Whether it’s protecting small remnants of woodland on private land or fighting to save Victoria’s forests, long-time Environment Victoria volunteer, Andrew Booth says nature conservation was and always will be in his blood.
Andrew’s interest in conservation started during his high school years in Bendigo, when he would often explore the surrounding Box Ironbank forests, and go on hiking trips to places like the Victorian Alps and Wilson’s Promontory.
He became actively involved in conservation issues in the late 1980’s while at University at Melbourne, after seeing the destruction being caused by industrial scale clearfelling and woodchipping.
But while these big threats still exist, Andrew says that much has changed since then.
“Community groups and government have paid greater attention to nature conservation across private as well as public land, and at a whole catchment level. This is a good thing and important new reserves have been established. However, some of the big threats, such as industrial scale clearfelling and incremental clearing and degredation of remnant vegetation, still have to be tackled.”
“Climate change is the big new threat on a scale most of us had not envisaged in the 1980’s.”
Andrew said that as a voluntary activist, often the biggest challenge was generating public awareness and community voice on issues like clearing controls and Melbourne’s native vegetation, but said he thought it was important to put things in perspective.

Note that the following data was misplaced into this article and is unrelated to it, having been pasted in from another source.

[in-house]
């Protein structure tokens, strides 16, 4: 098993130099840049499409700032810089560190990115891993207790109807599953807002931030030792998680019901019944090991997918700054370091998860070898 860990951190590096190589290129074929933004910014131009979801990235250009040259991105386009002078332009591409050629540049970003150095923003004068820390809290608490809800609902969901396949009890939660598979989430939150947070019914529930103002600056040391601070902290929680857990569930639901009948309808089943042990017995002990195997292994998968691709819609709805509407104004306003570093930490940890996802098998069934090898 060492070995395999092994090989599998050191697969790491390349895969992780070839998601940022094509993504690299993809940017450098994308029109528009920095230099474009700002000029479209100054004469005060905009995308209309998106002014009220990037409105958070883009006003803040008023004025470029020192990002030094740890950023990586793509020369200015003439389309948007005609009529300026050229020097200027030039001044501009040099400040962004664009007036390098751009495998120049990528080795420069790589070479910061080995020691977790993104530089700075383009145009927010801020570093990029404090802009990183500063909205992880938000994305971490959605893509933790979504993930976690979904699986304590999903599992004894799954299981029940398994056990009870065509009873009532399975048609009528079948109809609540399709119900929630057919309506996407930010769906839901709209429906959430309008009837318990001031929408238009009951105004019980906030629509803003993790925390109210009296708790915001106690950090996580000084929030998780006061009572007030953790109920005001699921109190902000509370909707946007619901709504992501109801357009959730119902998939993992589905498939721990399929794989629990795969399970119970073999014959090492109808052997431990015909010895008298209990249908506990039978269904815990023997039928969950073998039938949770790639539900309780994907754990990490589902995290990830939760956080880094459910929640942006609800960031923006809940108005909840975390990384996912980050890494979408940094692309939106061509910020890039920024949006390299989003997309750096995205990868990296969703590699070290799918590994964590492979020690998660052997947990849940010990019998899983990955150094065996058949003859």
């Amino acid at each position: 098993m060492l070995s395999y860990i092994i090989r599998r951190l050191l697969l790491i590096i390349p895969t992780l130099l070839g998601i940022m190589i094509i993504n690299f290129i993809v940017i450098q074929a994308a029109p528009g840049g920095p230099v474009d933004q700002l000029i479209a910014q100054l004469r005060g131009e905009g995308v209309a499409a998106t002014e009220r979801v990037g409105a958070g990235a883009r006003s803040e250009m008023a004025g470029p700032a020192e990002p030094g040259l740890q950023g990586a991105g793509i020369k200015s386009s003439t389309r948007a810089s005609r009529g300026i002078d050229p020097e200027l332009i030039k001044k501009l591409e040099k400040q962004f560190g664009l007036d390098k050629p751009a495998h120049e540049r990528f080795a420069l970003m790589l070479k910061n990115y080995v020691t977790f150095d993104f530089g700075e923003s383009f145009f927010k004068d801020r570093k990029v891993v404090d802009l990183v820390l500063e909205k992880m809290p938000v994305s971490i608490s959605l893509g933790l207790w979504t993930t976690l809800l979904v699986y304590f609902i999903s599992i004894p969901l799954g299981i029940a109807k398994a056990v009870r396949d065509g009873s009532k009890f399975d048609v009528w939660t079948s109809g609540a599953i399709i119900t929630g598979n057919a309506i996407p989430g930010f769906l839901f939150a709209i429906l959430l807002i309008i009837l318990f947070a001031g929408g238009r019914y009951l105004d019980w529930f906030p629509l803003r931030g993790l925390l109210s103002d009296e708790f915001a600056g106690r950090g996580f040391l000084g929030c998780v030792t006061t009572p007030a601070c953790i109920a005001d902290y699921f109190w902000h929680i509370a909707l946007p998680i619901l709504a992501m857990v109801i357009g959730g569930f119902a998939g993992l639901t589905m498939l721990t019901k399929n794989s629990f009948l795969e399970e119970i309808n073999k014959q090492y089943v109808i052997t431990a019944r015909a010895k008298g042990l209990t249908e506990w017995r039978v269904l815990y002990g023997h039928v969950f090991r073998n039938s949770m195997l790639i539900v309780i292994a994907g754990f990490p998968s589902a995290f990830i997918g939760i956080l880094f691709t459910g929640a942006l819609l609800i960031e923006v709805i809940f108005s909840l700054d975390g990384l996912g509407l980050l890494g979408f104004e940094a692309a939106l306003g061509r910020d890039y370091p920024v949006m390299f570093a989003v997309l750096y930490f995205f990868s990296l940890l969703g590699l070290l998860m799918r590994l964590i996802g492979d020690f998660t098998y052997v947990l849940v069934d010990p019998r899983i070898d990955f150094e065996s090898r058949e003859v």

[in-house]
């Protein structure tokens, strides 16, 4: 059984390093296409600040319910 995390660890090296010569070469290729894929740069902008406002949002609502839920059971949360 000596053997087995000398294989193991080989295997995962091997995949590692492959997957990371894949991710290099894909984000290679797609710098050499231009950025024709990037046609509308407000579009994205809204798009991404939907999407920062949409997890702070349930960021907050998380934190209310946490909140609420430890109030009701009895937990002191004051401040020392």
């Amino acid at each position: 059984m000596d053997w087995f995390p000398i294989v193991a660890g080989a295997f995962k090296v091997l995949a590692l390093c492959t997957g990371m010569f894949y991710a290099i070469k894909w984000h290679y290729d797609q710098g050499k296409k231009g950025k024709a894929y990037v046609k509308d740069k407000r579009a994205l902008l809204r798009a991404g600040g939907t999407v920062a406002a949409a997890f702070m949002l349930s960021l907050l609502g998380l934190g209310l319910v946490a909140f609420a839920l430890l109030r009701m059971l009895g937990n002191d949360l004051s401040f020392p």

“As an individual, it’s good to be part of a team of conservationists working towards the same end. As an environment movement, I guess we need to be pragmatic about stepwise gains that we can achieve given the political constraints of the time. While this might fall short of what is needed on the ground for nature conservation, things would have been much worse without community environment campaigns.”
Andrew said he hoped that governments around the world would take big steps to tackle climate change into the future, and had some advice for those wanting to do more.
“Find out if there is an established campaign dealing with the issue or threat that you’re concerned about, and if so link in with that. If not, then link up with other local groups and individuals who are concerned about the same or similar issues and seek advice from experienced campaigners.”